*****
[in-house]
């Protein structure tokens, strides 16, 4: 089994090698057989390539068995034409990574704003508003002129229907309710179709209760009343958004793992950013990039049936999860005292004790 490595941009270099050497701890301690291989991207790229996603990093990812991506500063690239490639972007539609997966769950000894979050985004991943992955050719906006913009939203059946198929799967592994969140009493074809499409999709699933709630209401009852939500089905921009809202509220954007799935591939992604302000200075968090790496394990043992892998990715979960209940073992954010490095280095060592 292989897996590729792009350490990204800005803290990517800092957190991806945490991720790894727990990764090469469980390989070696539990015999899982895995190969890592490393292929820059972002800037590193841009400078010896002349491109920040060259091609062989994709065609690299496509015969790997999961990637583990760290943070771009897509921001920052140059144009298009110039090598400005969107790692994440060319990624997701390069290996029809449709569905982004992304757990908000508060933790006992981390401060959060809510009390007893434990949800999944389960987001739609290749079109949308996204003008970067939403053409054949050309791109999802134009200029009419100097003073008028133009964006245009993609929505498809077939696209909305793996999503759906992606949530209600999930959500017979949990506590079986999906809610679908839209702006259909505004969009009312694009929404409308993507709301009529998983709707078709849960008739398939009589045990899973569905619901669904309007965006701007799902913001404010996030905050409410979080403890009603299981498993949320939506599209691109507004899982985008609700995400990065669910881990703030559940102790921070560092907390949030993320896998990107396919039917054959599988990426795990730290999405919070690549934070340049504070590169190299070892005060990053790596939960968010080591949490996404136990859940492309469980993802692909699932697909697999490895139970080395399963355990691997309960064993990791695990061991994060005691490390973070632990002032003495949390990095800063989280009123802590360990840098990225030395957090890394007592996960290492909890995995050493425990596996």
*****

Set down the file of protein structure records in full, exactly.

[in-house]
């Protein structure tokens, strides 16, 4: 089994090698057989390539068995034409990574704003508003002129229907309710179709209760009343958004793992950013990039049936999860005292004790 490595941009270099050497701890301690291989991207790229996603990093990812991506500063690239490639972007539609997966769950000894979050985004991943992955050719906006913009939203059946198929799967592994969140009493074809499409999709699933709630209401009852939500089905921009809202509220954007799935591939992604302000200075968090790496394990043992892998990715979960209940073992954010490095280095060592 292989897996590729792009350490990204800005803290990517800092957190991806945490991720790894727990990764090469469980390989070696539990015999899982895995190969890592490393292929820059972002800037590193841009400078010896002349491109920040060259091609062989994709065609690299496509015969790997999961990637583990760290943070771009897509921001920052140059144009298009110039090598400005969107790692994440060319990624997701390069290996029809449709569905982004992304757990908000508060933790006992981390401060959060809510009390007893434990949800999944389960987001739609290749079109949308996204003008970067939403053409054949050309791109999802134009200029009419100097003073008028133009964006245009993609929505498809077939696209909305793996999503759906992606949530209600999930959500017979949990506590079986999906809610679908839209702006259909505004969009009312694009929404409308993507709301009529998983709707078709849960008739398939009589045990899973569905619901669904309007965006701007799902913001404010996030905050409410979080403890009603299981498993949320939506599209691109507004899982985008609700995400990065669910881990703030559940102790921070560092907390949030993320896998990107396919039917054959599988990426795990730290999405919070690549934070340049504070590169190299070892005060990053790596939960968010080591949490996404136990859940492309469980993802692909699932697909697999490895139970080395399963355990691997309960064993990791695990061991994060005691490390973070632990002032003495949390990095800063989280009123802590360990840098990225030395957090890394007592996960290492909890995995050493425990596996």